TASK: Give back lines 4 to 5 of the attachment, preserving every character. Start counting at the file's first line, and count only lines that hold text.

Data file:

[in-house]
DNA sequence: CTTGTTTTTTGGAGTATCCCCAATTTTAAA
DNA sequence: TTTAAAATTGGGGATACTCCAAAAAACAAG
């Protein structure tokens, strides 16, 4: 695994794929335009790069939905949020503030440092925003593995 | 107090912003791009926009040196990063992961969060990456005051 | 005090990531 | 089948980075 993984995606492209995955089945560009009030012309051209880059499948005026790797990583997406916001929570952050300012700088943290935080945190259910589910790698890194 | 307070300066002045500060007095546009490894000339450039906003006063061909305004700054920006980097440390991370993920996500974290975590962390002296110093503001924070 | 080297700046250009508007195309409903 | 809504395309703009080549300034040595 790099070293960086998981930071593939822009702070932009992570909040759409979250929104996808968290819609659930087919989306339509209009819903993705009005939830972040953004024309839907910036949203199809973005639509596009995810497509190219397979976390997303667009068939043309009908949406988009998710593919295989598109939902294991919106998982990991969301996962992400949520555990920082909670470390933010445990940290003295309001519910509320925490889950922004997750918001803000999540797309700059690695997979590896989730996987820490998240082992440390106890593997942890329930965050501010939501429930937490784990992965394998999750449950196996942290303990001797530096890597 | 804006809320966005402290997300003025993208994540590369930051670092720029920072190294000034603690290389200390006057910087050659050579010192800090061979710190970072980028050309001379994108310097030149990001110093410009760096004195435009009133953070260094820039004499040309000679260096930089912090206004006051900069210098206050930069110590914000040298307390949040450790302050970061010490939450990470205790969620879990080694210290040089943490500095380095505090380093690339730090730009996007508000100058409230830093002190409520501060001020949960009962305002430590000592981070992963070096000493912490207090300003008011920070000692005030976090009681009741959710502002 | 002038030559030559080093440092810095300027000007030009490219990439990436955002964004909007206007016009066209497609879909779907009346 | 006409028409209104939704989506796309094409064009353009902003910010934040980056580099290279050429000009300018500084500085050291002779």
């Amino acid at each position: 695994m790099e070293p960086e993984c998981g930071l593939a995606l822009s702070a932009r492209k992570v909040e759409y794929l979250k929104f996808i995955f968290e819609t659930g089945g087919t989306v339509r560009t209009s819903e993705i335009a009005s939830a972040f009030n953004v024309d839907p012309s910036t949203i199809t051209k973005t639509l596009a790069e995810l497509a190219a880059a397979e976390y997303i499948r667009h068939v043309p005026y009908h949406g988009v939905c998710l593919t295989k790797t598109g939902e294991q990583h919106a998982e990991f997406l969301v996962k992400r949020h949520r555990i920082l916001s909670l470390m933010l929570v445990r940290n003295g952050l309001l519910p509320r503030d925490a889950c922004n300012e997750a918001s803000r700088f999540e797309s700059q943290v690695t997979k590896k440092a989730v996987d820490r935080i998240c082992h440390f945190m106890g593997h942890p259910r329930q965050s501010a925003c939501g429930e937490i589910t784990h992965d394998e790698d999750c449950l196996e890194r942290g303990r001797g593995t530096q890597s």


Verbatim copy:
């Protein structure tokens, strides 16, 4: 695994794929335009790069939905949020503030440092925003593995 | 107090912003791009926009040196990063992961969060990456005051 | 005090990531 | 089948980075 993984995606492209995955089945560009009030012309051209880059499948005026790797990583997406916001929570952050300012700088943290935080945190259910589910790698890194 | 307070300066002045500060007095546009490894000339450039906003006063061909305004700054920006980097440390991370993920996500974290975590962390002296110093503001924070 | 080297700046250009508007195309409903 | 809504395309703009080549300034040595 790099070293960086998981930071593939822009702070932009992570909040759409979250929104996808968290819609659930087919989306339509209009819903993705009005939830972040953004024309839907910036949203199809973005639509596009995810497509190219397979976390997303667009068939043309009908949406988009998710593919295989598109939902294991919106998982990991969301996962992400949520555990920082909670470390933010445990940290003295309001519910509320925490889950922004997750918001803000999540797309700059690695997979590896989730996987820490998240082992440390106890593997942890329930965050501010939501429930937490784990992965394998999750449950196996942290303990001797530096890597 | 804006809320966005402290997300003025993208994540590369930051670092720029920072190294000034603690290389200390006057910087050659050579010192800090061979710190970072980028050309001379994108310097030149990001110093410009760096004195435009009133953070260094820039004499040309000679260096930089912090206004006051900069210098206050930069110590914000040298307390949040450790302050970061010490939450990470205790969620879990080694210290040089943490500095380095505090380093690339730090730009996007508000100058409230830093002190409520501060001020949960009962305002430590000592981070992963070096000493912490207090300003008011920070000692005030976090009681009741959710502002 | 002038030559030559080093440092810095300027000007030009490219990439990436955002964004909007206007016009066209497609879909779907009346 | 006409028409209104939704989506796309094409064009353009902003910010934040980056580099290279050429000009300018500084500085050291002779």
């Amino acid at each position: 695994m790099e070293p960086e993984c998981g930071l593939a995606l822009s702070a932009r492209k992570v909040e759409y794929l979250k929104f996808i995955f968290e819609t659930g089945g087919t989306v339509r560009t209009s819903e993705i335009a009005s939830a972040f009030n953004v024309d839907p012309s910036t949203i199809t051209k973005t639509l596009a790069e995810l497509a190219a880059a397979e976390y997303i499948r667009h068939v043309p005026y009908h949406g988009v939905c998710l593919t295989k790797t598109g939902e294991q990583h919106a998982e990991f997406l969301v996962k992400r949020h949520r555990i920082l916001s909670l470390m933010l929570v445990r940290n003295g952050l309001l519910p509320r503030d925490a889950c922004n300012e997750a918001s803000r700088f999540e797309s700059q943290v690695t997979k590896k440092a989730v996987d820490r935080i998240c082992h440390f945190m106890g593997h942890p259910r329930q965050s501010a925003c939501g429930e937490i589910t784990h992965d394998e790698d999750c449950l196996e890194r942290g303990r001797g593995t530096q890597s």